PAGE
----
Smoking alone causes 21 percent of all cancer deaths worldwide. Analysis shows that modifying risk factors could reduce three types of cancer by more than 60 percent: esophageal cancer by 62 percent and lung cancer by 74 percent; cervical cancer could be completely eliminated if safe sex practices stopped the spread of HPV infections.

The study was published in the November 19 Lancet by Dr. Majid Ezzati and colleagues at the Harvard School of Public Health, and is the latest result from the Comparative Risk Assessment Collaborating Group (Cancers), a worldwide network of expert working groups that has previously published comparable analyses for other diseases.

Retinoid Resistance in Lung Cancer

Results from many laboratory studies suggested that retinoids - vitamin A and its natural and synthetic analogues - have potential anticarcinogenic activity. However, clinical trials using these compounds to prevent lung cancer have shown universally disappointing results. Loss of retinoic acid receptors (RAR) during carcinogenesis and disruption of the RA cellular signaling pathway may confer some of the observed resistance.

Expression of receptors in the RARβ family is frequently decreased in lung cancer cells. A study, conducted by researchers at Wake Forest and Dartmouth Universities, funded in part by NCI, and reported in the November 16 Journal of the National Cancer Institute, uncovered a previously unknown isoform of RARβ that may play a major roll in lung cancer retinoid resistance. This isoform, named RARβ1', was expressed in normal lung cells and in an RA-sensitive immortalized human bronchial epithelial (HBE) cell line, but not in RA-resistant HBE cells, lung cancer cell lines, or clinical lung cancer samples.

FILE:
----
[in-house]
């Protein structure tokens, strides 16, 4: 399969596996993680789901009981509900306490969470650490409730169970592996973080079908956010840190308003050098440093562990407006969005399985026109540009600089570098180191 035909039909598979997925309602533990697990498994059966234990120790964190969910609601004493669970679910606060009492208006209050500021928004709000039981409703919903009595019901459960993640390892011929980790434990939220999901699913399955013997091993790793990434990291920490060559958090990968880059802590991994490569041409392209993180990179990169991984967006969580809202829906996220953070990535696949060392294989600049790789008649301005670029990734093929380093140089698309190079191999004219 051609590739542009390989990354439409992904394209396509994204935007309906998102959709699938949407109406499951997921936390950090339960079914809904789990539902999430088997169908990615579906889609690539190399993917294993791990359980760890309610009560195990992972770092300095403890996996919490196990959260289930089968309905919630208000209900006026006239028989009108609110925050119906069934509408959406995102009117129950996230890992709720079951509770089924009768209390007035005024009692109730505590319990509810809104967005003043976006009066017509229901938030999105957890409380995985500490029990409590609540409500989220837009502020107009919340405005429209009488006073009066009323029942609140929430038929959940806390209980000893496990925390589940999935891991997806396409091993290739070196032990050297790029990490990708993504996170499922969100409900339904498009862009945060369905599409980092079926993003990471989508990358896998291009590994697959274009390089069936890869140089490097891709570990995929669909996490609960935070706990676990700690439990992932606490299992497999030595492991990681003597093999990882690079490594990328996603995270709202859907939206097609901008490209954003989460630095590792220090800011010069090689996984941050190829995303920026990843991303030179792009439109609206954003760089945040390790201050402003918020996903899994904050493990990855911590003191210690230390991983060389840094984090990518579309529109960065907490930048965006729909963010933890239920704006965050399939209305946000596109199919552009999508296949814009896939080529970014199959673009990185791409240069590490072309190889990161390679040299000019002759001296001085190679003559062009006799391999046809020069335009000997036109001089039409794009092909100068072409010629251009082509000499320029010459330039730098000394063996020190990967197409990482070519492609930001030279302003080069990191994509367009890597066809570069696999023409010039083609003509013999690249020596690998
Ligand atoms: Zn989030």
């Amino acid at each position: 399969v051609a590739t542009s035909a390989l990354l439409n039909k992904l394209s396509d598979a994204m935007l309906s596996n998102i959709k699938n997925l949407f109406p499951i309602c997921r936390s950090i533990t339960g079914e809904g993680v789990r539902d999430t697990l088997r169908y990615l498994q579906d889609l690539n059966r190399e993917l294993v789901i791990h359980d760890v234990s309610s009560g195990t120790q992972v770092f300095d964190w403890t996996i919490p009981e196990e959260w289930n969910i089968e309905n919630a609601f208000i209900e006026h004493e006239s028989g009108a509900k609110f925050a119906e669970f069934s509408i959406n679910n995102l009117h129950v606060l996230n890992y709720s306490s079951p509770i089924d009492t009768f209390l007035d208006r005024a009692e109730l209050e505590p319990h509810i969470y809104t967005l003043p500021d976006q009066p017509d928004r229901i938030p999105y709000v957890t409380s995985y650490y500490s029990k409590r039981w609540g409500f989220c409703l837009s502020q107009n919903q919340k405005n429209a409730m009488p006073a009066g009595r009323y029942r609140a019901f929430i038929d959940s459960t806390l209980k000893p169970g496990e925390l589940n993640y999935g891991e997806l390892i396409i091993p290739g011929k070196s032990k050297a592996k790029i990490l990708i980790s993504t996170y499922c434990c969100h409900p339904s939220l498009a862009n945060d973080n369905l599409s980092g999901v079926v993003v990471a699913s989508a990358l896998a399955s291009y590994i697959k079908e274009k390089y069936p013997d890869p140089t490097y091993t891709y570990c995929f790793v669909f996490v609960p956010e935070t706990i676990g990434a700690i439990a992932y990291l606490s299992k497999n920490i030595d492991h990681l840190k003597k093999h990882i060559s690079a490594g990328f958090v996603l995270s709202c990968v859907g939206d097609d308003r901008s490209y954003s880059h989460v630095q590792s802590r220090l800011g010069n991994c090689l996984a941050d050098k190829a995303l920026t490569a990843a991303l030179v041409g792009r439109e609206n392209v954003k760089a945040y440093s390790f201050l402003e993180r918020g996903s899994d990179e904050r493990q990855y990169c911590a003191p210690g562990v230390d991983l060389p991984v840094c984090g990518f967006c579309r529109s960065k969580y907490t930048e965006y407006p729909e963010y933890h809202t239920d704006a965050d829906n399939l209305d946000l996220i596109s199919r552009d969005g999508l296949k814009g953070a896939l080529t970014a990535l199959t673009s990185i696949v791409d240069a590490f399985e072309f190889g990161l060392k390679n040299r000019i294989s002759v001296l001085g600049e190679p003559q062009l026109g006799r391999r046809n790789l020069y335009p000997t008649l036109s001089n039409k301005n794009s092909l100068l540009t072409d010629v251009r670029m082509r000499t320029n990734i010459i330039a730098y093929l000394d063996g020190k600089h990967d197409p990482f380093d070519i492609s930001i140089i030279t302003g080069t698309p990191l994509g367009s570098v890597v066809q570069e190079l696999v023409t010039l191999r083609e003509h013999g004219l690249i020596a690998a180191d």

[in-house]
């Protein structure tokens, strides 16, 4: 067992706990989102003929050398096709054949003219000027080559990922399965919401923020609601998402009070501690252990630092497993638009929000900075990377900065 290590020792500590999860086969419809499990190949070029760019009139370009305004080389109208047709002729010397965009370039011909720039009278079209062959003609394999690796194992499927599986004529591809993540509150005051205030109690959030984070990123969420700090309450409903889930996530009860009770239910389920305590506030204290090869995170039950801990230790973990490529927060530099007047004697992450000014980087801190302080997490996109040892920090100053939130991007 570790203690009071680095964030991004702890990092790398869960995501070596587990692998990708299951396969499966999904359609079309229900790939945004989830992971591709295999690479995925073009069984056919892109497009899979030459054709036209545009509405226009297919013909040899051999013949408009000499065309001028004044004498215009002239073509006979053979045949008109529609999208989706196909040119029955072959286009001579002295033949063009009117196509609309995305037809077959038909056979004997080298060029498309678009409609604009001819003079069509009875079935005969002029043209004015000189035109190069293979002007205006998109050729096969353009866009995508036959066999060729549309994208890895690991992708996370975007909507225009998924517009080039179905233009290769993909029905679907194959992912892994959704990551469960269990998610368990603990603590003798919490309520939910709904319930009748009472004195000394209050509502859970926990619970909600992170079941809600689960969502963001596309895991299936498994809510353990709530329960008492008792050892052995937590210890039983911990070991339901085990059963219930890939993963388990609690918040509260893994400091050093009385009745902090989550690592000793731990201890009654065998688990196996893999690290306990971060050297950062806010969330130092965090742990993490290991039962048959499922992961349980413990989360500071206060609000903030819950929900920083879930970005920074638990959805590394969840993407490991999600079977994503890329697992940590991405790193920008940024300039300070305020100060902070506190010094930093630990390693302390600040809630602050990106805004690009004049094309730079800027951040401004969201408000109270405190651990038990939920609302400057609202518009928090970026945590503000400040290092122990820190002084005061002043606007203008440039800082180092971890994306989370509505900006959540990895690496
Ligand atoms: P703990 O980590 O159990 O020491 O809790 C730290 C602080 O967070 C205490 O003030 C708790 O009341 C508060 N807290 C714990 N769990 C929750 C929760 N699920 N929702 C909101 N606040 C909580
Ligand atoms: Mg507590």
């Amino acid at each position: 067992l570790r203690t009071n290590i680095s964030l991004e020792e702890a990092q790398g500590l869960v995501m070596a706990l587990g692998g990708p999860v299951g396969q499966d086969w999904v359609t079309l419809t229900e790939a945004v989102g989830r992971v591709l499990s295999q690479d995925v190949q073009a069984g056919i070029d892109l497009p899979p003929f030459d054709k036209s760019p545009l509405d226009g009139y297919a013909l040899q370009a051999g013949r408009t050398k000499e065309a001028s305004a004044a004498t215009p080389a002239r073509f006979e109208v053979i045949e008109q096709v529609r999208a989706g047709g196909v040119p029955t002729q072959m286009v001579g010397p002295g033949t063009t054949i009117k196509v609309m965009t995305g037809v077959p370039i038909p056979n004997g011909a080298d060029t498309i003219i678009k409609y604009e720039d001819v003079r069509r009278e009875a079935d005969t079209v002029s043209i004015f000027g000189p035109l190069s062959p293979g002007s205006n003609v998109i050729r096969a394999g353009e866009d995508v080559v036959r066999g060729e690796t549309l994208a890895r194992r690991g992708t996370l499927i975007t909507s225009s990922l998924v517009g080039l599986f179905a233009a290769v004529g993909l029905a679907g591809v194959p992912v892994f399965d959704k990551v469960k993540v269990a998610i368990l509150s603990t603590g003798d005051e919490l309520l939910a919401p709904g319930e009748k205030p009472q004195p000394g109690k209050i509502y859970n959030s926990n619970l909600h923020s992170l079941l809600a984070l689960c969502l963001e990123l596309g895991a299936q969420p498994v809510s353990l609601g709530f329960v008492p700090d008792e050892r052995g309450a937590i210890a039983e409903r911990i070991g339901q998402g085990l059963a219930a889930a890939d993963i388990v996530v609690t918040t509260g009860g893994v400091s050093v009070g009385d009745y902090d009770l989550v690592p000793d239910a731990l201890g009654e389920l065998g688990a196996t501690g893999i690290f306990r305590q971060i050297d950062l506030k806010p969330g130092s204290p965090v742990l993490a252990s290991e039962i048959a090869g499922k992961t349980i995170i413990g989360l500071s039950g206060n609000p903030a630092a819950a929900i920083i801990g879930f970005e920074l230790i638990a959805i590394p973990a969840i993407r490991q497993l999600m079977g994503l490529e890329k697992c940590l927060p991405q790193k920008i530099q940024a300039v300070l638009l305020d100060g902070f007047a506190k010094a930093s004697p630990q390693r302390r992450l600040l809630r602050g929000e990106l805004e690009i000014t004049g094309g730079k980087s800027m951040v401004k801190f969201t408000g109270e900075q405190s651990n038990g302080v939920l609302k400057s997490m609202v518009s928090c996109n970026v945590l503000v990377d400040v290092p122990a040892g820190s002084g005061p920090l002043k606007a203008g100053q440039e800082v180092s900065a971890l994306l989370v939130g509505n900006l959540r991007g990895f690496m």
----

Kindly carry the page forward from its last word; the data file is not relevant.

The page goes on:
After transfection of an RA-resistant lung cancer cell line with RARβ1', RA treatment suppressed cell growth. Nontransfected cells were not affected by RA treatment. Treatment of another RA-resistant cell line with exogenous RARβ1' also led to growth suppression. Again, control cells were not affected by RA treatment. Investigators concluded that RARβ1' likely plays an important role in retinoid signaling and loss of the isoform that contributes to lung carcinogenesis.

"RARβ1' repression, despite RA treatment, offers a mechanistic explanation for clinical retinoid resistance that has been reported previously," wrote the investigators. "Identification of pharmacologic approaches that restore RARβ1' expression would provide a basis for future retinoid-based combination strategies for lung cancer therapy or chemoprevention."

Nanoparticles Track Cancer Vaccines

Nano-sized particles of iron oxide can be used as tags to label immune-stimulating cells for visualization with magnetic resonance imaging (MRI), according to a new report in the November Nature Biotechnology. The research promises to speed development of cancer vaccines and other immune-boosting strategies, according to an international team of researchers.

Since the debut of immunotherapy for cancer in the mid-1990s, researchers have struggled with delivering dendritic cells to lymph nodes, which is critical for their ability to enhance an immune response. Until now, there has been no accurate way to monitor their location. The team of investigators found that they were better able to assess advanced melanoma patients whose injected dendritic cells reached the target site, utilizing the FDA-approved iron-oxide nanoparticles and MRI, compared with utilizing standard scintigraphic imaging. Using this new procedure may facilitate studies to optimize inoculation procedures, immune response, and vaccination schedules.

"We show that magnetic resonance tracking of magnetically labeled cells is a clinically safe procedure that, because of its high resolution and excellent soft tissue contrast, appears ideally suited to monitor novel experimental cell therapies in patients," says the study's first author, Jolanda de Vries, from Radboud University Nijmegen Medical Center in The Netherlands.